Addressing the neglect of agriculture – two-pronged approach needed
- The rural poor account for around 70% of the poor in the Asia-Pacific region, and agriculture is their main livelihood. Another worrisome trend is the widening gap between the rich and the poor because the benefits of growth are not shared equally by different sectors, regions or income groups.
- Agriculture appears neglected, even though it still provides jobs for 60% of the working population and generates about a quarter of the region’s GDP. Growth and productivity in agriculture are slowing, and the green revolution has bypassed millions. In South Asia, growth in agriculture output dropped from 3.6% in the 1980s to 3.0 per cent in 2000-2003.
- Agricultural labour productivity has a significant impact on poverty reduction. ESCAP estimates show that a 1% increase in agricultural productivity would lead to a 0.37 drop in poverty in the Asia-Pacific region. Given the large agriculture productivity gaps among countries in the region, the potential gains appear substantial.
- Raising the region’s average agricultural productivity to Thailand’s level can take 218 million people out of poverty, roughly a third of total poor in the region. Large gains in poverty are also possible through comprehensive liberalization of global agriculture trade, which could lift another 48 million people out of poverty in the region.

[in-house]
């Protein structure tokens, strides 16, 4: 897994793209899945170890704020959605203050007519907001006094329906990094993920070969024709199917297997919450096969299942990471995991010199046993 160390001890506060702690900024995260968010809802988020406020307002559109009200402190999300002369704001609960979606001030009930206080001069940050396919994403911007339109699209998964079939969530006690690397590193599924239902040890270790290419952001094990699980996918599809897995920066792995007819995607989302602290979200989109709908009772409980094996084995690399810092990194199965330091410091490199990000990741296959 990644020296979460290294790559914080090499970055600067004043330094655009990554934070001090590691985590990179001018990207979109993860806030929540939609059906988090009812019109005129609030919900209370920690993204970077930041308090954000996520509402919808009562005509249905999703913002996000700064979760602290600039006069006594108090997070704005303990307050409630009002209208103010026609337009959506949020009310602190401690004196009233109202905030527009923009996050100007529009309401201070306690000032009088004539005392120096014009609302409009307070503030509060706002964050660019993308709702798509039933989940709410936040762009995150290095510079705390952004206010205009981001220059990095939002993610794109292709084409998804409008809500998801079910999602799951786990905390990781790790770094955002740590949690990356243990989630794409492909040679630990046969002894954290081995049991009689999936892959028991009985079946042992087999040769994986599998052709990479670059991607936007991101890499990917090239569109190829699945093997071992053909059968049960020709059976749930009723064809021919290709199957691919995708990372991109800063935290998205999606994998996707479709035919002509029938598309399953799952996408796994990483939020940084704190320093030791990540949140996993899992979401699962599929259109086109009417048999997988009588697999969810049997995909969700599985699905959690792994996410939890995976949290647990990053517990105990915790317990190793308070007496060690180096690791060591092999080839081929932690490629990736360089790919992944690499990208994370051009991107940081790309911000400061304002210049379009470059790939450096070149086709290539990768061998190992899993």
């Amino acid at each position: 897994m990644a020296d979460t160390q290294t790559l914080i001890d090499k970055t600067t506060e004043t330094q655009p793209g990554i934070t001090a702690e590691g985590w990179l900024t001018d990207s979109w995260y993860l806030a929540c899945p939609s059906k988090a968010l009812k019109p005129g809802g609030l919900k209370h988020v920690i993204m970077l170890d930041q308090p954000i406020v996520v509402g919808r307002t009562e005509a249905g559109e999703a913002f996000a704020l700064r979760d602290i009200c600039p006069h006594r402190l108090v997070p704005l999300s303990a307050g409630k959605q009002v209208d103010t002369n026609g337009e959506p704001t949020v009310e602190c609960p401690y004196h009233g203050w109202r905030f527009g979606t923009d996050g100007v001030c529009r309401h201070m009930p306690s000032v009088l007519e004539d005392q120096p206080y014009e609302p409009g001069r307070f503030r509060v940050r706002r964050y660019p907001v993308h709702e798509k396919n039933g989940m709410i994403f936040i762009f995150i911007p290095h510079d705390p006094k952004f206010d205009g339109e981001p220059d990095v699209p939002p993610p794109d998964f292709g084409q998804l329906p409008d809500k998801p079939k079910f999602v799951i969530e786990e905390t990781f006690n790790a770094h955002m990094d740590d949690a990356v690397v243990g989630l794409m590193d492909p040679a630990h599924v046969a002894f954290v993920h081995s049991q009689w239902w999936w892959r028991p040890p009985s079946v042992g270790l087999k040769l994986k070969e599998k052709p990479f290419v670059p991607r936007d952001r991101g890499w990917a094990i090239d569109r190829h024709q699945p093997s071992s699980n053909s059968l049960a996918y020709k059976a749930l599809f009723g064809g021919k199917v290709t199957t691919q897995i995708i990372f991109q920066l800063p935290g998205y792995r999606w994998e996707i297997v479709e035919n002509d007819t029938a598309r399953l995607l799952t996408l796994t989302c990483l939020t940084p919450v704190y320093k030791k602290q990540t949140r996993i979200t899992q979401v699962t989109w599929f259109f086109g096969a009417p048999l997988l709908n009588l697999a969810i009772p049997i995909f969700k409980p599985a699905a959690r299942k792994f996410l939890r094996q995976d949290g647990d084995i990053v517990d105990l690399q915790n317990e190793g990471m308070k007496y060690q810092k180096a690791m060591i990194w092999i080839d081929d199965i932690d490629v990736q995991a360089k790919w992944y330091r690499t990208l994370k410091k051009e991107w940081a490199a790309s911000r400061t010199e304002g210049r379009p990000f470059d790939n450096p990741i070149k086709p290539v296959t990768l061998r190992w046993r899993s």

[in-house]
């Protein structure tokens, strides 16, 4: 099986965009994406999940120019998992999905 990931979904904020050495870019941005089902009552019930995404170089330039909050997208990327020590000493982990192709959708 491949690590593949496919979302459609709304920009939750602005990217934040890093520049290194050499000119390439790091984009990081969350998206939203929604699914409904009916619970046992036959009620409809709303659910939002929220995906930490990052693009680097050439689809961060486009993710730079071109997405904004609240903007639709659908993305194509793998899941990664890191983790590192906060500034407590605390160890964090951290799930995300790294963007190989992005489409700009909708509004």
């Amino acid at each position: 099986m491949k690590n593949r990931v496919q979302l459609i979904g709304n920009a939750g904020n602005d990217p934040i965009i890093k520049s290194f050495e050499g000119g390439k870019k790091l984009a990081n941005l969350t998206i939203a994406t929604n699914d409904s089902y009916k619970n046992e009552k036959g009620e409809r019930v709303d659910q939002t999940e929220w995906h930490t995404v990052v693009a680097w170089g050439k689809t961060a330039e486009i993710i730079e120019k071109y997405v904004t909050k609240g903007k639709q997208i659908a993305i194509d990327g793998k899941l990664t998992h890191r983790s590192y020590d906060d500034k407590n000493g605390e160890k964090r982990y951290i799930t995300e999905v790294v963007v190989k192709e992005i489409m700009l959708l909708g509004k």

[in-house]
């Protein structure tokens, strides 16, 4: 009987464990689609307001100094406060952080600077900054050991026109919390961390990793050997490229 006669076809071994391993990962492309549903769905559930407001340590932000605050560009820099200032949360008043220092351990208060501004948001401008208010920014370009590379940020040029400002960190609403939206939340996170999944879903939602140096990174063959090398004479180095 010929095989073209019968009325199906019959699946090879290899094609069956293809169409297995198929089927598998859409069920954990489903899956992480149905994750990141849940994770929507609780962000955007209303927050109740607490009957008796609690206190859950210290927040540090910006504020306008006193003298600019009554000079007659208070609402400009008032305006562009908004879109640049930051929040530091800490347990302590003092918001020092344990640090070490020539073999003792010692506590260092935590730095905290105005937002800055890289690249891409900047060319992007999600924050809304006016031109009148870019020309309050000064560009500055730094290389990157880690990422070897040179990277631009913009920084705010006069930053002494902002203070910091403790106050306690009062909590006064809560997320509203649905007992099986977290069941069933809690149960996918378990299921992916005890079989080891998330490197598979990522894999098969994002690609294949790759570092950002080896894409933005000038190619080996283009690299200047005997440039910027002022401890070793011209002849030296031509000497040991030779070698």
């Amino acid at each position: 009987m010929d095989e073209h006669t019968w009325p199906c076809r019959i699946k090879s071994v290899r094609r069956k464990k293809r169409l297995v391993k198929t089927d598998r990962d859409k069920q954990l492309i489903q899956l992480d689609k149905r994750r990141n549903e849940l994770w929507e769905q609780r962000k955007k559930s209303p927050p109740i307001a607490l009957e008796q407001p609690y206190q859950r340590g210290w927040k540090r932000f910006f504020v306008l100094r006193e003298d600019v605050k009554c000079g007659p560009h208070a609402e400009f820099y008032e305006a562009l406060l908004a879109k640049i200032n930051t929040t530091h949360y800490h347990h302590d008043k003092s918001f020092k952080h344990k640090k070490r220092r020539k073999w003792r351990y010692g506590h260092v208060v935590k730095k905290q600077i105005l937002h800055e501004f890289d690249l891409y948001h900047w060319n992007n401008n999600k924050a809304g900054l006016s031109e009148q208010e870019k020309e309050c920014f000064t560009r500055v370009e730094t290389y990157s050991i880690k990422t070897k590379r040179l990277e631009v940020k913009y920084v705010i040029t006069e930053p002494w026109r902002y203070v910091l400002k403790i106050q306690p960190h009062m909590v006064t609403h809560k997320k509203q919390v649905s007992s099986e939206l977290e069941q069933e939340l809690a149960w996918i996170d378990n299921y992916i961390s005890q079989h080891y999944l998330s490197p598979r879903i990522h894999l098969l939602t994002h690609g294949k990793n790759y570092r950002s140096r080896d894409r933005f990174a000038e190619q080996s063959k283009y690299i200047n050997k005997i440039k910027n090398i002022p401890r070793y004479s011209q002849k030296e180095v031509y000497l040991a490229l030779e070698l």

- Therefore, a policy priority should be to revitalize agriculture. Revitalizing agriculture requires connecting the poor to markets by improving rural infrastructure, improving availability and management of water, improving agricultural technology, increasing the capacity to adapt technologies, and speeding diversification and commercialization. It also requires improving the distribution of land and the access to agricultural credit and extension - and making macroeconomic policy friendlier to agriculture, all enabling the poor to make a dent on poverty by themselves.
- While agriculture growth will help in reducing poverty particularly in rural areas, yet some poor will shift from agriculture to industry and services, which offer them a better chance of escaping poverty. Policies should be put in place to make this transformation easy. Therefore, transition from agriculture should complement agricultural productivity improvement – by empowering the poor, particularly women, with the skills to tap labour market opportunities and by promoting rural non-farm activities and regional growth centres.